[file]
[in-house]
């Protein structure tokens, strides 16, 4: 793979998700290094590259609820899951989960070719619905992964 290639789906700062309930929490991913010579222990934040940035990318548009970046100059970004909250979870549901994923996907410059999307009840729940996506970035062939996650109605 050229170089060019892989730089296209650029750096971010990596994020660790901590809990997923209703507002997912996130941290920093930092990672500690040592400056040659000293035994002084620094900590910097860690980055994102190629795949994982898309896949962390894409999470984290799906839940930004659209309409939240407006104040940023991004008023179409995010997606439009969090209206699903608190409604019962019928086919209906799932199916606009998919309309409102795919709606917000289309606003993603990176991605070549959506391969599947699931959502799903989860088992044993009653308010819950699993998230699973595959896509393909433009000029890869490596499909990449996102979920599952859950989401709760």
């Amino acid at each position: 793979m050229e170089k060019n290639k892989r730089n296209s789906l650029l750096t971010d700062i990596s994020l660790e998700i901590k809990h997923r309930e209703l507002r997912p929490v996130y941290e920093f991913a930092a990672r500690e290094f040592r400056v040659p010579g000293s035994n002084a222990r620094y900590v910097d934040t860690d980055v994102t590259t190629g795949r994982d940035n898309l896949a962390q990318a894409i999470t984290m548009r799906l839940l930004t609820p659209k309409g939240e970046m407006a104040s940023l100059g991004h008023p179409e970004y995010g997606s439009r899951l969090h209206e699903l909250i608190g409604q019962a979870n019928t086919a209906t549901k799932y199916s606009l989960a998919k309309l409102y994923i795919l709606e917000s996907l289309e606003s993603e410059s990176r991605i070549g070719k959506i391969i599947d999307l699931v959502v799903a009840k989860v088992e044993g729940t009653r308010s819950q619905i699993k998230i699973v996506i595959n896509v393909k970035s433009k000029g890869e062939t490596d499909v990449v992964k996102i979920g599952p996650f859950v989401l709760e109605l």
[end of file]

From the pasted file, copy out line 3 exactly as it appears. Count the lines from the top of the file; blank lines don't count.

């Amino acid at each position: 793979m050229e170089k060019n290639k892989r730089n296209s789906l650029l750096t971010d700062i990596s994020l660790e998700i901590k809990h997923r309930e209703l507002r997912p929490v996130y941290e920093f991913a930092a990672r500690e290094f040592r400056v040659p010579g000293s035994n002084a222990r620094y900590v910097d934040t860690d980055v994102t590259t190629g795949r994982d940035n898309l896949a962390q990318a894409i999470t984290m548009r799906l839940l930004t609820p659209k309409g939240e970046m407006a104040s940023l100059g991004h008023p179409e970004y995010g997606s439009r899951l969090h209206e699903l909250i608190g409604q019962a979870n019928t086919a209906t549901k799932y199916s606009l989960a998919k309309l409102y994923i795919l709606e917000s996907l289309e606003s993603e410059s990176r991605i070549g070719k959506i391969i599947d999307l699931v959502v799903a009840k989860v088992e044993g729940t009653r308010s819950q619905i699993k998230i699973v996506i595959n896509v393909k970035s433009k000029g890869e062939t490596d499909v990449v992964k996102i979920g599952p996650f859950v989401l709760e109605l």